I’ve written a few Then & Now posts about Downtown, but most look at the area from a bird’s eye perspective. Today, thanks to the CSU Historic Photograph Collection online, we’re going to take a streetview look at the intersection of Laporte and N. College.

LaporteRoundabout1924-CSUArchive-Negative 4277

Looking south on N. College Avenue – 1924. (Photo from the CSU Digital College – Negative #4277.)

The most immediate difference that I note between the intersection in 1924, when the above photo was taken, and today is the roundabout. (Click on the link to a bird’s eye perspective above to orient yourself if needed.) There’s also some darling street lamps lining the street with multiple globes. And you can see the trolley tracks just to the right of center parking. The buildings on the west side of the street are notably different as well. But that will be easier to see in a closeup of this photo.



Behind the two gentlemen with the bicycles on the corner, is the Mutual Oil Company Service Station. This is where Pueblo Viejo is today. I believe that the Wano Cafe was located where Old Town Art & Frame is today, although I’d have to do a bit more research to be sure on that. And notice that the facades of the buildings behind that were primarily brick with cornices and other doo dads (like the bulbs on the top of the building behind the Empress Candy signs). Some of these buildings might still be around today, but you wouldn’t know it from the changes that have been made to the exterior of the buildings.

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Here’s another shot looking south on N. College Avenue – 1925. (Photo from the CSU Digital College – Negative #4561.)

Many of the shops along the east side of N. College look very similar today to how they looked in 1925. This isn’t because the buildings have always looked this way. It’s because the east/left side of the street is within the Old Town Historic District and the right side isn’t. So the folks that own property on the east side have been able to make use of financial benefits from the city, state, and feds that have helped them to restore the facades of their buildings back to their original Victorian era look. (The west side could seek to join the district, but designation is owner instigated, not city instigated. So the owners would have to initiate such an action.)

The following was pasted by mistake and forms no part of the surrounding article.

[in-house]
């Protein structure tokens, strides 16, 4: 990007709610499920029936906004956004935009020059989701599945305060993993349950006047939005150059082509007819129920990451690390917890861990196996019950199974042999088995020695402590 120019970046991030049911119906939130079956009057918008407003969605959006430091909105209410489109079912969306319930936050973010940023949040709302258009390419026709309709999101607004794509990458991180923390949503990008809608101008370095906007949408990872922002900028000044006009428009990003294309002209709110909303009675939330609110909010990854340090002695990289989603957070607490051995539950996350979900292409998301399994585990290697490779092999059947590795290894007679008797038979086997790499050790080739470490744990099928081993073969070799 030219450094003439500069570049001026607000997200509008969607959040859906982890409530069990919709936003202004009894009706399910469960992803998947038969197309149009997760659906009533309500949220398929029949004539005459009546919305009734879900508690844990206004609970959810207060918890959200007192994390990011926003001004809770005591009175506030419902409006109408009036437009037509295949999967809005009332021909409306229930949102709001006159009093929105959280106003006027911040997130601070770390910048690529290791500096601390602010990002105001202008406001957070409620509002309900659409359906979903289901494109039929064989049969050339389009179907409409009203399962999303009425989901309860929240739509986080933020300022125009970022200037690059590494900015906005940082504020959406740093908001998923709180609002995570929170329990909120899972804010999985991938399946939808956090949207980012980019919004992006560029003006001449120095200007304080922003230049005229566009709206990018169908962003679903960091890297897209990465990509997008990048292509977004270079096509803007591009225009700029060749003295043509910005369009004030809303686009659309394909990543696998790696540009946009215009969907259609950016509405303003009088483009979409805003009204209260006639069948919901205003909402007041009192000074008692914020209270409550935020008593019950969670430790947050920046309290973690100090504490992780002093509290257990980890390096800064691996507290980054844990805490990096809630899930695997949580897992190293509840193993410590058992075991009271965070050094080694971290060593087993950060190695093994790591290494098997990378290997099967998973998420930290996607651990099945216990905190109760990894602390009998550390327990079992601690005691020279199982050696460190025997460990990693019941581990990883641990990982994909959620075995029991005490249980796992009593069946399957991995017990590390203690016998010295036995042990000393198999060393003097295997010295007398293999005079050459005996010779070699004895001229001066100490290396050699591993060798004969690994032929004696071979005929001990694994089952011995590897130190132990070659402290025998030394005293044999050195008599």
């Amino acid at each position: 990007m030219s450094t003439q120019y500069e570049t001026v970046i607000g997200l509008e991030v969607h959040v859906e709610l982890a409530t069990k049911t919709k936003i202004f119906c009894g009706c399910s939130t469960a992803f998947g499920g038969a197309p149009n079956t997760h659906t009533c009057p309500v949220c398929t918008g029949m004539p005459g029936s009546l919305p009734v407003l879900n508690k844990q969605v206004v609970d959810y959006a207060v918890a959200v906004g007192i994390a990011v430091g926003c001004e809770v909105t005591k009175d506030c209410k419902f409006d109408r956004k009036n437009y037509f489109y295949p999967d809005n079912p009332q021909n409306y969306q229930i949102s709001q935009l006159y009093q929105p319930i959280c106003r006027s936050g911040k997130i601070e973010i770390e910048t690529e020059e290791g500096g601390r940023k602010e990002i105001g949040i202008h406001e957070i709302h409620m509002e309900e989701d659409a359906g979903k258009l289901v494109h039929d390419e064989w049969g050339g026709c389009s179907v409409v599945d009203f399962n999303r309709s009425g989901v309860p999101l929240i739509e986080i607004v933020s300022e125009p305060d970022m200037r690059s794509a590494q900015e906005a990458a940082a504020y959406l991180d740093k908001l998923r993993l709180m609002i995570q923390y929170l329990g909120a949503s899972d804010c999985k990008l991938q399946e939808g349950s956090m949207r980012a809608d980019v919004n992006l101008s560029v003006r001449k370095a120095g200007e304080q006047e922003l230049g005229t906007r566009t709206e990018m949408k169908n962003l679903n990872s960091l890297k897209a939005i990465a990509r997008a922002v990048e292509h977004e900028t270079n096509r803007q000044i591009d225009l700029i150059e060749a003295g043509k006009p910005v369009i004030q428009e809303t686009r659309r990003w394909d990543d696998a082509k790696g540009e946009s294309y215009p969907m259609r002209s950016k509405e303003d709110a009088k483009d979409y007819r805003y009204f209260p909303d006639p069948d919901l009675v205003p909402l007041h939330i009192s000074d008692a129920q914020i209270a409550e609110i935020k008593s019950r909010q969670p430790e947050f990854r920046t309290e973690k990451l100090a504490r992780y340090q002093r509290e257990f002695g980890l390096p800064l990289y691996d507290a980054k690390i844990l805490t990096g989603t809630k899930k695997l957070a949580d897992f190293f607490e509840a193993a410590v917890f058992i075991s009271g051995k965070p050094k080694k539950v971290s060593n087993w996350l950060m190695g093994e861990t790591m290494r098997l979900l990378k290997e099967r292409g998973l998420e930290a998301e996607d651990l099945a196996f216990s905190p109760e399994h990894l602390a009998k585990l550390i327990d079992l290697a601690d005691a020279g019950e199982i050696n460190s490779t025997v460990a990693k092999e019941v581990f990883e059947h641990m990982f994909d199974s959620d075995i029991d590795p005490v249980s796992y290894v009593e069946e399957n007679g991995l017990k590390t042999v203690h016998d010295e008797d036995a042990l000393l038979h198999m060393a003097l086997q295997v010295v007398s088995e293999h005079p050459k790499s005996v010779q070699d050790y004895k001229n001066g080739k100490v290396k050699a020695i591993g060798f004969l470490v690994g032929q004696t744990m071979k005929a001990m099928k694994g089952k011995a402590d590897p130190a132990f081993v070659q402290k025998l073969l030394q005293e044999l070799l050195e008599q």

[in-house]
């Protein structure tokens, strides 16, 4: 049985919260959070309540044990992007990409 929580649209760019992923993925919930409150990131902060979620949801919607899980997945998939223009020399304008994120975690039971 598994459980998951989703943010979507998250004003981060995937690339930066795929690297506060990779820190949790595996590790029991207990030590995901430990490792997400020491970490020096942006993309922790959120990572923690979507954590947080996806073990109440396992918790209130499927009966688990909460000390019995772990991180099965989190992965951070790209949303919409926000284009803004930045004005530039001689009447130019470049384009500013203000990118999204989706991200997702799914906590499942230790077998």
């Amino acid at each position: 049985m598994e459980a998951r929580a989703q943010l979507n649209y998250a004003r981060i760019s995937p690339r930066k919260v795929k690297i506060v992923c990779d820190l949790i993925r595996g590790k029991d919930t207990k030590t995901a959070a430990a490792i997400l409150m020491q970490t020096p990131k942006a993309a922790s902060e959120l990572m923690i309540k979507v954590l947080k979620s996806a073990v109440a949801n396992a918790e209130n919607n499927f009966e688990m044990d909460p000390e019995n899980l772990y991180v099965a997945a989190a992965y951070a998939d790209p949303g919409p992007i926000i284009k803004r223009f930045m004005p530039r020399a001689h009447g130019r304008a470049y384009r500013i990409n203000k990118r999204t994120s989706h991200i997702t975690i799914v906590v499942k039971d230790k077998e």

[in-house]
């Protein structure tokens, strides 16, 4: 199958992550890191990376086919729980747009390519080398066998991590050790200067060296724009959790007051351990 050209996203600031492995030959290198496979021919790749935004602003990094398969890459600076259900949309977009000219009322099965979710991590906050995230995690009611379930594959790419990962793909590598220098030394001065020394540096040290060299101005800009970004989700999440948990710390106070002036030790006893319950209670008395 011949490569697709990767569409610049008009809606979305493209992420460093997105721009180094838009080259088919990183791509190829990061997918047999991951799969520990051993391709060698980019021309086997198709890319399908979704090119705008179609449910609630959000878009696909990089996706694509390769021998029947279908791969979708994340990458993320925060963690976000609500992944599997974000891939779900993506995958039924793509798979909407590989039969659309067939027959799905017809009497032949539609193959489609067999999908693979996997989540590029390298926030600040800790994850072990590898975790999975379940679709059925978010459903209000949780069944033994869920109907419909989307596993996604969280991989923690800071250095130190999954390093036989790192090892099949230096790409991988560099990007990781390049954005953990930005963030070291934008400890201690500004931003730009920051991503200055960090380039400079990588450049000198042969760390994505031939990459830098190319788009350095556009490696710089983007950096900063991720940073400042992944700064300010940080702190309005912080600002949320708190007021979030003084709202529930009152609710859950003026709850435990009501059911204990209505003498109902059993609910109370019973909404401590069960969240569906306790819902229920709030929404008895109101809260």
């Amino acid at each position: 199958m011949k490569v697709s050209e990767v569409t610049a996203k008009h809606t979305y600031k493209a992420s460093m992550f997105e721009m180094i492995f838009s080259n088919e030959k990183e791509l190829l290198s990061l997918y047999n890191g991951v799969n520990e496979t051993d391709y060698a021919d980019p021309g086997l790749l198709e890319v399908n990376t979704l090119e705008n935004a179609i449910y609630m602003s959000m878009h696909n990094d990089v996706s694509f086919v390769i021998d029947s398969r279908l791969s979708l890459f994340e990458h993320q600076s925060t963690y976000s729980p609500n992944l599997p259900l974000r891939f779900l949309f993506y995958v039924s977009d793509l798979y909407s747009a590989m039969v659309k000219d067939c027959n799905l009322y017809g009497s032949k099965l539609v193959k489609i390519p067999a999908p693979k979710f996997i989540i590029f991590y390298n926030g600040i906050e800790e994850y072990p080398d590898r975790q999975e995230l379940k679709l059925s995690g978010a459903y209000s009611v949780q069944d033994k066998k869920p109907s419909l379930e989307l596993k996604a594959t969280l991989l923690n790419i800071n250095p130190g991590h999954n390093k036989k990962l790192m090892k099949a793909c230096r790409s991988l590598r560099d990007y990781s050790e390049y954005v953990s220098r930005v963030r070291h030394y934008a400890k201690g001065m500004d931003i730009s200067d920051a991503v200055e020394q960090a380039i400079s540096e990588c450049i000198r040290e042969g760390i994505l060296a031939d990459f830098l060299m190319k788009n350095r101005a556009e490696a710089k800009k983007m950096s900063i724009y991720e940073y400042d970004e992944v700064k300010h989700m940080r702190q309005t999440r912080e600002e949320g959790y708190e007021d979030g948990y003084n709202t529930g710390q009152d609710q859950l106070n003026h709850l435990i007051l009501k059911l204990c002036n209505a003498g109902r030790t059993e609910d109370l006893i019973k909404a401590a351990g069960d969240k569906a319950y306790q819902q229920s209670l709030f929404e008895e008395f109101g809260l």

Don’t miss the bus that’s traveling north right in front of the Northern Hotel. Busses looked just like big cars! We have limos these days that could rival one of those old busses.

Here's a modern day look at the same area taken from Google Street View, which captured the shot on August 2014.

Here’s a modern day look at the same area taken from Google Street View, which captured the shot on August 2014.

You’ll note that the Northern Hotel looks different today than it did then. It was remodeled in 1936 with the Art Deco style that it still bears today. To read more about the history of the hotel, I’d recommend checking out the Lost Fort Collins post on the Northern.

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Looking east(ish) on Laporte Avenue – 1925. (Photo from the CSU Digital College – Negative #4559..)

The note on this photo in the CSU Archive explains that, “The Mutual Oil Company Service Station is in the foreground. It sells Conoco gasoline and features Kamm’s Tire Service.” You also get a better view of the Northern Hotel in this shot.

CollegeWalnutLaporte1924-CSUArchive-Negative 4294

Looking east on Laporte Avenue, towards Walnut Street – 1924. (Photo from the CSU Digital College – Negative #4294.)

In this photo you can see all the way down Walnut Street to the Old Firehouse (which was also City Hall). The building just to the left of the firehouse is now a parking lot. The building at the far left in the photo is where La Luz and the Welsh Rabbit Bistro are today.


Here’s another modern day look facing towards Walnut Street from Google Street View, which captured the shot on August 2014.

If you walk across this intersection, especially if you’re traveling along the north side, take a look at the pavement and you might see a round crack near the center of the intersection. I assume that to be the location of the roundabout that you can see in the older photos above. Even when we’ve changed streets and facades, sometimes history still finds a way to remind us of what once was there.


The top photo is from negative #4555, from the CSU Digital Archive.